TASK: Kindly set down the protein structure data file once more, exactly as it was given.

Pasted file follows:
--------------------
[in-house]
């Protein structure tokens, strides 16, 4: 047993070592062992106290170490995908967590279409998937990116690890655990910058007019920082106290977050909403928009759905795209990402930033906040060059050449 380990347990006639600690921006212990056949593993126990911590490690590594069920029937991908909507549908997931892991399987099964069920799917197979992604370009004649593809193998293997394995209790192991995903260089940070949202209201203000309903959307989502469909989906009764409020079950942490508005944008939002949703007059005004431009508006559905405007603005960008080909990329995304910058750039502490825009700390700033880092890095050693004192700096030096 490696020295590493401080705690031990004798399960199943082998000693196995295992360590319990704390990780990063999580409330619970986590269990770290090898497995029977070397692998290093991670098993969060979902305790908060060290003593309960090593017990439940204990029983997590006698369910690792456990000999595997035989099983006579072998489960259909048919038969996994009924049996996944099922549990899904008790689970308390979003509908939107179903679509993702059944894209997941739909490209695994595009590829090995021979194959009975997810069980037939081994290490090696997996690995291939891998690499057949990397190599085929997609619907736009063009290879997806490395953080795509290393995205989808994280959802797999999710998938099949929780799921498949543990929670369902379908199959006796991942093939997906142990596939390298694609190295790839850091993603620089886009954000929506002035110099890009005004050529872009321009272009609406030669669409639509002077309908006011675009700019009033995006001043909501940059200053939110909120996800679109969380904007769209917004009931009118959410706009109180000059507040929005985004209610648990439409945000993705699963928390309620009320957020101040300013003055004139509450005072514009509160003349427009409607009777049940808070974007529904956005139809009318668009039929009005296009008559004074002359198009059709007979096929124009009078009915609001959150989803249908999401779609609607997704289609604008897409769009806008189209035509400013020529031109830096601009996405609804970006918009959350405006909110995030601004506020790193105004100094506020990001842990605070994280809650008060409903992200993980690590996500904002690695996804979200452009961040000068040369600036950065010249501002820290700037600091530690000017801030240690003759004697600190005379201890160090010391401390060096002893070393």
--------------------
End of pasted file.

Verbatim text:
[in-house]
């Protein structure tokens, strides 16, 4: 047993070592062992106290170490995908967590279409998937990116690890655990910058007019920082106290977050909403928009759905795209990402930033906040060059050449 380990347990006639600690921006212990056949593993126990911590490690590594069920029937991908909507549908997931892991399987099964069920799917197979992604370009004649593809193998293997394995209790192991995903260089940070949202209201203000309903959307989502469909989906009764409020079950942490508005944008939002949703007059005004431009508006559905405007603005960008080909990329995304910058750039502490825009700390700033880092890095050693004192700096030096 490696020295590493401080705690031990004798399960199943082998000693196995295992360590319990704390990780990063999580409330619970986590269990770290090898497995029977070397692998290093991670098993969060979902305790908060060290003593309960090593017990439940204990029983997590006698369910690792456990000999595997035989099983006579072998489960259909048919038969996994009924049996996944099922549990899904008790689970308390979003509908939107179903679509993702059944894209997941739909490209695994595009590829090995021979194959009975997810069980037939081994290490090696997996690995291939891998690499057949990397190599085929997609619907736009063009290879997806490395953080795509290393995205989808994280959802797999999710998938099949929780799921498949543990929670369902379908199959006796991942093939997906142990596939390298694609190295790839850091993603620089886009954000929506002035110099890009005004050529872009321009272009609406030669669409639509002077309908006011675009700019009033995006001043909501940059200053939110909120996800679109969380904007769209917004009931009118959410706009109180000059507040929005985004209610648990439409945000993705699963928390309620009320957020101040300013003055004139509450005072514009509160003349427009409607009777049940808070974007529904956005139809009318668009039929009005296009008559004074002359198009059709007979096929124009009078009915609001959150989803249908999401779609609607997704289609604008897409769009806008189209035509400013020529031109830096601009996405609804970006918009959350405006909110995030601004506020790193105004100094506020990001842990605070994280809650008060409903992200993980690590996500904002690695996804979200452009961040000068040369600036950065010249501002820290700037600091530690000017801030240690003759004697600190005379201890160090010391401390060096002893070393």